Rosa is restricted in his style after snapping the ligaments in his hamstring muscle as a grommet. The liability of his injury is being unable to excessively bend his front leg, and yet the brazen natural footer has incredible flow, well known for linking sections with radical floaters, and regularly taking on critical sections with complete commitment.

“There are so many different styles amongst the Top 45 surfers. Some have very beautiful styles, while others are not that beautiful but very radical doing lots of sick turns. It is definitely better to be judging flow,” said Rosa, who was the first foreigner to arrive on the Gold Coast for this year’s Quiksilver Pro.

The inclusion of variance in repertoire into the judging criteria will be regarded as a solid step forward, especially by the top ranked surfers, who are well accomplished and applauded in all departments.

“I don’t think it will change a lot with the judging of the top guys,” said Mick Fanning (Australia). “The Top 16 are doing that stuff anyway – no two turns are the same. I think it might be a little different for the guys who come through the WQS doing the same turn to get through heats. It should improve things though and generally make it more exciting.”

There are however a challenging mix of young rookies coming into this year’s Top 45 who will be out to take on the established rulers next week. Young bloods like Chris Ward (USA), Fred Patacchia (Hawaii), Bede Durbidge (Australia), Kirk Flintoff (Australia) and Travis Logie (South Africa) are anything but predictable performers. Formulated surfing and trusted moves will not be enough in 2005.

“Everyone can do big turns these days, but the new criteria means that three different big turns are going to get the big scores,” said Jake Paterson.

“Some surfers have been remaining on safe ground while other guys like Slater, Andy Irons, Occy, Taj Burrow, Joel Parkinson and even Sunny Garcia use a full variety of maneuvers in their repertoire” observed Perry Hatchett.

Taking Joel Parkinson (Australia) and Taj Burrow (Australia) as examples, neither has yet won a world title and yet they do everything possible to any wave the ocean deals them. From re-entries and full roundhouse cutbacks, to floaters, tube riding and through to aerial type maneuvers, they do it all – but they’ve had a hard time getting a grasp of what they should be doing.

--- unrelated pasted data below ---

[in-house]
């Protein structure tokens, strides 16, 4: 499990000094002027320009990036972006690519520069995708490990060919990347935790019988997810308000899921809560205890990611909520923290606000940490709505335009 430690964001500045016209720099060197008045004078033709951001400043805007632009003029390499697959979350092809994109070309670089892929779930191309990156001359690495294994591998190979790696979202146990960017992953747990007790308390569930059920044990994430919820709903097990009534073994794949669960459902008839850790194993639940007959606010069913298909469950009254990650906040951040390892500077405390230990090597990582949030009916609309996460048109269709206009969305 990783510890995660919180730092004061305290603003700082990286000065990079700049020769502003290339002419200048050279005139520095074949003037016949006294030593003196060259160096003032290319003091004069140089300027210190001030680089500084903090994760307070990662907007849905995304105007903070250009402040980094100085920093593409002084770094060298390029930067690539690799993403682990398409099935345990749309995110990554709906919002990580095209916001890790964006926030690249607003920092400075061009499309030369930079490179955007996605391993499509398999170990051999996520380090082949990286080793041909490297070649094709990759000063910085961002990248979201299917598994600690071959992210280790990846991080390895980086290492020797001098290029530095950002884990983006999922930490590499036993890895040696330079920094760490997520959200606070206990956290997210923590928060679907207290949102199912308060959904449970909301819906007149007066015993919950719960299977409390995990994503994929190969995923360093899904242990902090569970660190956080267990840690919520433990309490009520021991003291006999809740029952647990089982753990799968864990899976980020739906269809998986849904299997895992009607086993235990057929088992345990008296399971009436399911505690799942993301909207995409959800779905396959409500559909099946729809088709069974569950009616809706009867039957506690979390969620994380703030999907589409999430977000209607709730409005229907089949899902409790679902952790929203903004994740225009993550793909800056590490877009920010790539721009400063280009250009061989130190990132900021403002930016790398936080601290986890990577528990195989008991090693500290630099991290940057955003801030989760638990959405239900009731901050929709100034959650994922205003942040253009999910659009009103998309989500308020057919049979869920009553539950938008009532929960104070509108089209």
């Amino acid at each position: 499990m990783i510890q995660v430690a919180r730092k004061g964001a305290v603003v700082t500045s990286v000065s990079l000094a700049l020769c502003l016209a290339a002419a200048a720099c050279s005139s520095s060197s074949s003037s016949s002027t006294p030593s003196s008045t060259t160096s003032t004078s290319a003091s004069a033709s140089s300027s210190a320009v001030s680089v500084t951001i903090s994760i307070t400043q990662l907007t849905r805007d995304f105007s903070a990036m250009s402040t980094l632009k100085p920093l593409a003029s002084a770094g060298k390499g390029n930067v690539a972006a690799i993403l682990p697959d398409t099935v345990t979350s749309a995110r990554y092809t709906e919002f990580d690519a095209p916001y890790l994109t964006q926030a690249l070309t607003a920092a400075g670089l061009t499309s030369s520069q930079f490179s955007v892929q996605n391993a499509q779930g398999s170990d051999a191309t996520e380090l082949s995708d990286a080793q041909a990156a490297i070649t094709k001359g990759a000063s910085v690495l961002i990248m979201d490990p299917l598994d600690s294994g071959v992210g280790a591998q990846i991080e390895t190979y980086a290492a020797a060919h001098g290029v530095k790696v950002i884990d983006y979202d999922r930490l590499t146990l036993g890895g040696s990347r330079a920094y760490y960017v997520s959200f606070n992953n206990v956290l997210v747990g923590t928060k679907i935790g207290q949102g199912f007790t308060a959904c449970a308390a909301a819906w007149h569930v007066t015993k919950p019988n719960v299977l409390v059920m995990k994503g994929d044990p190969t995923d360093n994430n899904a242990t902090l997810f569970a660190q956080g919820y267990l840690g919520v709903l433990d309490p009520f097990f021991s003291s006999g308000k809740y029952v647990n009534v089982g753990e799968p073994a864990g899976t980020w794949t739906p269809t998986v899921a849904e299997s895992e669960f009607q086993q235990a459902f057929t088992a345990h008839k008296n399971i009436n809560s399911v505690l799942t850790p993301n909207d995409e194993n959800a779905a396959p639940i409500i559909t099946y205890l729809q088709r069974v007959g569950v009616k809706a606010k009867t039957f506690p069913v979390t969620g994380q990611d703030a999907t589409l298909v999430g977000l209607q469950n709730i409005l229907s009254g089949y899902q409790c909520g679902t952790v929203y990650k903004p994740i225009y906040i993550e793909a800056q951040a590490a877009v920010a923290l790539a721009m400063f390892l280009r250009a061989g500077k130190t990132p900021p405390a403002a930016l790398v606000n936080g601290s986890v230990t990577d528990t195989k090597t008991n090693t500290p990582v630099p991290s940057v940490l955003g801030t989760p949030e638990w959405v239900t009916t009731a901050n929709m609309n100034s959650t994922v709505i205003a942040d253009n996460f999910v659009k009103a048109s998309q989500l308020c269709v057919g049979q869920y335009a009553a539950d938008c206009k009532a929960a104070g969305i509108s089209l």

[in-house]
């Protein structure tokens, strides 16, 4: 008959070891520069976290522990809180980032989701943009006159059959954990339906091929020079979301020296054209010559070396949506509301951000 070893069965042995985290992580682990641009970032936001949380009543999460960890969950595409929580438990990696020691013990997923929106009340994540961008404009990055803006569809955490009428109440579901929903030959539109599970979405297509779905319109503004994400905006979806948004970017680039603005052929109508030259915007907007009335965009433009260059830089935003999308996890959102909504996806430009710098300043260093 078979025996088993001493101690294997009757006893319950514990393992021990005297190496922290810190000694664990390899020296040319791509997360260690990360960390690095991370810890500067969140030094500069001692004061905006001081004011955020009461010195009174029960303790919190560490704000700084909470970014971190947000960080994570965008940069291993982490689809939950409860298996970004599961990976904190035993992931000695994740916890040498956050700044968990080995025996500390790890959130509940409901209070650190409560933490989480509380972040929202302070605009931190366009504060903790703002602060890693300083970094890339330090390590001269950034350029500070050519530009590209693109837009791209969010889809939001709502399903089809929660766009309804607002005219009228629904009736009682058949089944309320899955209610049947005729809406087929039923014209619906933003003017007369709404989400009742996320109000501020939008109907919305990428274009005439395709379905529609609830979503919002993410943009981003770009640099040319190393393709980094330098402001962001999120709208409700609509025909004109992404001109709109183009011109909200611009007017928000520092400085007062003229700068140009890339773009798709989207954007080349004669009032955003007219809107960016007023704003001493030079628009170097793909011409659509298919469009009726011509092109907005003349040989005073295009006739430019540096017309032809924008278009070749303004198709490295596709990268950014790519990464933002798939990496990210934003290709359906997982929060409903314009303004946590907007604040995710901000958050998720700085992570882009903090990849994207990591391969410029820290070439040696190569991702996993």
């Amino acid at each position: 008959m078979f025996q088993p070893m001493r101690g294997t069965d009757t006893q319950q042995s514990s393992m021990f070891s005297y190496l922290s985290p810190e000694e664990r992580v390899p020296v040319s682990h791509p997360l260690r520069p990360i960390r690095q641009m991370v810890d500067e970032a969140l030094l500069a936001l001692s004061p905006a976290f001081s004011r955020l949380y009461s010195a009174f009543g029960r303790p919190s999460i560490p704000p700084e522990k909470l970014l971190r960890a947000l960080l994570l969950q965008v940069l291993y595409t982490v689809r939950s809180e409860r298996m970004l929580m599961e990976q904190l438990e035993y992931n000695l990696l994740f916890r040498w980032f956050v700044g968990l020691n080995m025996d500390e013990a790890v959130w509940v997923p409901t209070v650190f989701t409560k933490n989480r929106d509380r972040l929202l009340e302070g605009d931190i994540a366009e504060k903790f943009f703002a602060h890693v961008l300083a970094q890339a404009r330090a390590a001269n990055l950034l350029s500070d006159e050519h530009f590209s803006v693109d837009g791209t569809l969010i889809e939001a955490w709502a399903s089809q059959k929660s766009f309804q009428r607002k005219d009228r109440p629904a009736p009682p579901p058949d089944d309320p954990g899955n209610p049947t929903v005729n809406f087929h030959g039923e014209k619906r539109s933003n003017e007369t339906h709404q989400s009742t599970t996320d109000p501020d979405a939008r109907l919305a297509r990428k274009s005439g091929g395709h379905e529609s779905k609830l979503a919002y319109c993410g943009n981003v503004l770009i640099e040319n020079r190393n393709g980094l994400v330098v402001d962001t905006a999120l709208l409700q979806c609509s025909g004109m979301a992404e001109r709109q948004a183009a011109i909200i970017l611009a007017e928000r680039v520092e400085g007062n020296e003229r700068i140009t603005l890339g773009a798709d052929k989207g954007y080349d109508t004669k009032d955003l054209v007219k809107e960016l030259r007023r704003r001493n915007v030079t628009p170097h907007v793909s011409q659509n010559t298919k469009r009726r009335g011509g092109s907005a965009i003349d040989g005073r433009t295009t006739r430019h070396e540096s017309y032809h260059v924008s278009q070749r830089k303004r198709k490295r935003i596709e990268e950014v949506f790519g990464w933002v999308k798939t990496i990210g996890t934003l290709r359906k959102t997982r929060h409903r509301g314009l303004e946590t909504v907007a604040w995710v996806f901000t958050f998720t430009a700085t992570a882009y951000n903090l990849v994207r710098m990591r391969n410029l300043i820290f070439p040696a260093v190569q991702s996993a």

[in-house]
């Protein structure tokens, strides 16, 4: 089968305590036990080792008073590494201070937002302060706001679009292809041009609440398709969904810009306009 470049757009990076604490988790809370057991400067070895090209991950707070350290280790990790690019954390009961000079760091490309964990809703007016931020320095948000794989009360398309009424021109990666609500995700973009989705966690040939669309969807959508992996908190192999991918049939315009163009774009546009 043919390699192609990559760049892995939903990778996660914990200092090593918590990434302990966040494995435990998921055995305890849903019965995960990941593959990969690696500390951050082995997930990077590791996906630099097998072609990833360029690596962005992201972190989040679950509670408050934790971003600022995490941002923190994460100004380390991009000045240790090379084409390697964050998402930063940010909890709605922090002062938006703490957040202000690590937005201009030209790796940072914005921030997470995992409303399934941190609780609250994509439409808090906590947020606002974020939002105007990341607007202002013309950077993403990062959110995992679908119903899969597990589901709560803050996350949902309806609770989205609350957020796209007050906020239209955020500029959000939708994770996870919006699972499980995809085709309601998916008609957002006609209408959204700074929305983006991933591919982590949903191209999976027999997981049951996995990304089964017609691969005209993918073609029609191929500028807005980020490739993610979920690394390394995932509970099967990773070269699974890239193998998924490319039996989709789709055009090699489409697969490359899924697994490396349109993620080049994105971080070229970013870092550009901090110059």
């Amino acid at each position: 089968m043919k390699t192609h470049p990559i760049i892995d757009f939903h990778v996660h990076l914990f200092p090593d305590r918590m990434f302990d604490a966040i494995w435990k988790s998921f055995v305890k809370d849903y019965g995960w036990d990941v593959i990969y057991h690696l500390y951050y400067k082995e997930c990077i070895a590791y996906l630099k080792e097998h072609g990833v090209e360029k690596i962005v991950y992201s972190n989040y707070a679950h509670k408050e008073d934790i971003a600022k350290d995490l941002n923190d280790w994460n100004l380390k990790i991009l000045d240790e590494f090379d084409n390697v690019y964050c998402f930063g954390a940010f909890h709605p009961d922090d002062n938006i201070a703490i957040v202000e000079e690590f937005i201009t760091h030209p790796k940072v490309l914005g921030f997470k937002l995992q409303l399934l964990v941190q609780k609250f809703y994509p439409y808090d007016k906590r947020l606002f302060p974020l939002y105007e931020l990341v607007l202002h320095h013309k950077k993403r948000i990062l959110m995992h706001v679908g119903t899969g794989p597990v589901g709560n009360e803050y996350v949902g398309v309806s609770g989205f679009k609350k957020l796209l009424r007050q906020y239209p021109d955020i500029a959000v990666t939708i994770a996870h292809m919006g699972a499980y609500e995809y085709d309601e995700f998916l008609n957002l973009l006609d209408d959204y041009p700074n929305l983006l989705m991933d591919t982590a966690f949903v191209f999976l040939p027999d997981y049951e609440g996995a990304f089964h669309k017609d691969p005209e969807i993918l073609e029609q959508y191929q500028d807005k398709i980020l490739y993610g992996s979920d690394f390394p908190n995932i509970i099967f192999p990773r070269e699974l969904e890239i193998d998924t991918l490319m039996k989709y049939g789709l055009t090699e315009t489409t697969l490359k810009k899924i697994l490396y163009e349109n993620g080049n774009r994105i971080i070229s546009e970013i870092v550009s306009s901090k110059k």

Taj Burrow won the second last WCT event of last season in Brazil blowing everyone away with a repertoire of moves on almost every wave that were as diverse as they were critical. The West Australian’s performance was a talking point on tour for weeks. Taj and Joel were raised looking up to Kelly Slater’s seemingly boundless repertoire, and the top shelf he established in the {{{90}}}’s is becoming both more crowded and limitless.

“The boys are being encouraged to mix it up more. It’ll be good to watch and get rid of those heats where you see surfers tempted to use the same reliable turns to get through,” said Darren O’Rafferty (Australia).

“There’s a lot of guys who do a lot of back-foot half maneuvers or monotonous turns,” continued Perry Hatchett. “With the new criteria, the degree of commitment and difficulty put into their variety is the part that is going to going to earn them their major scoring.”

“We’re looking to break away from easy maneuvers and put the risk factor up there. We need to get away from the safe side of surfing and see the levels that we see in exciting free-surfing sessions brought into the WCT arena. It has to be more explosive to the public.”

With flow, variety of repertoire, commitment, speed and power, as well as radical application all now sections of the judging criteria, the ASP tours will be establishing more definitive grounds for both assessment and entertainment this year. The 2005 Quiksilver Pro is destined to bust all frontiers.